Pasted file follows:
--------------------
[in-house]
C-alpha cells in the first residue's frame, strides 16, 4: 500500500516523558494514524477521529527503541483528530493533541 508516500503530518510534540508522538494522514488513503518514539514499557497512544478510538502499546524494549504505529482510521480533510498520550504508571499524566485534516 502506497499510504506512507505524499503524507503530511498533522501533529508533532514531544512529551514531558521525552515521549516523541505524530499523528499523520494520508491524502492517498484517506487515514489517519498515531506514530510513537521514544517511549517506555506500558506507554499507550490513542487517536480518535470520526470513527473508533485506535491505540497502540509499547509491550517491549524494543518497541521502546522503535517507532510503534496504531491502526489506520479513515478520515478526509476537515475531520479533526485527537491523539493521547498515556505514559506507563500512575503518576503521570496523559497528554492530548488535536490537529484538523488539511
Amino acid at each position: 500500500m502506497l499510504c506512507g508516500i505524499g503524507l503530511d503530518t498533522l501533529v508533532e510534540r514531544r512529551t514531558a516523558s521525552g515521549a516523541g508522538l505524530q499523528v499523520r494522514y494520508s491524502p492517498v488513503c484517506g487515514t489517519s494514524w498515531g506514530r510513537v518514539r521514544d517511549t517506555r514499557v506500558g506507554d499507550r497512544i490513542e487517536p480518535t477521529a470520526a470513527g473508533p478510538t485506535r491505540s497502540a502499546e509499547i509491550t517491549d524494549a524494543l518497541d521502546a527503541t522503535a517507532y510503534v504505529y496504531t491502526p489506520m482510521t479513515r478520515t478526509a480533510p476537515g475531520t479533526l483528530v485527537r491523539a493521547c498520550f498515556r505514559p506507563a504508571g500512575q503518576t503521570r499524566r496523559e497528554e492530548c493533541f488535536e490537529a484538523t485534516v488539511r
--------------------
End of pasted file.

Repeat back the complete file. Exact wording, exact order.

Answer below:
[in-house]
C-alpha cells in the first residue's frame, strides 16, 4: 500500500516523558494514524477521529527503541483528530493533541 508516500503530518510534540508522538494522514488513503518514539514499557497512544478510538502499546524494549504505529482510521480533510498520550504508571499524566485534516 502506497499510504506512507505524499503524507503530511498533522501533529508533532514531544512529551514531558521525552515521549516523541505524530499523528499523520494520508491524502492517498484517506487515514489517519498515531506514530510513537521514544517511549517506555506500558506507554499507550490513542487517536480518535470520526470513527473508533485506535491505540497502540509499547509491550517491549524494543518497541521502546522503535517507532510503534496504531491502526489506520479513515478520515478526509476537515475531520479533526485527537491523539493521547498515556505514559506507563500512575503518576503521570496523559497528554492530548488535536490537529484538523488539511
Amino acid at each position: 500500500m502506497l499510504c506512507g508516500i505524499g503524507l503530511d503530518t498533522l501533529v508533532e510534540r514531544r512529551t514531558a516523558s521525552g515521549a516523541g508522538l505524530q499523528v499523520r494522514y494520508s491524502p492517498v488513503c484517506g487515514t489517519s494514524w498515531g506514530r510513537v518514539r521514544d517511549t517506555r514499557v506500558g506507554d499507550r497512544i490513542e487517536p480518535t477521529a470520526a470513527g473508533p478510538t485506535r491505540s497502540a502499546e509499547i509491550t517491549d524494549a524494543l518497541d521502546a527503541t522503535a517507532y510503534v504505529y496504531t491502526p489506520m482510521t479513515r478520515t478526509a480533510p476537515g475531520t479533526l483528530v485527537r491523539a493521547c498520550f498515556r505514559p506507563a504508571g500512575q503518576t503521570r499524566r496523559e497528554e492530548c493533541f488535536e490537529a484538523t485534516v488539511r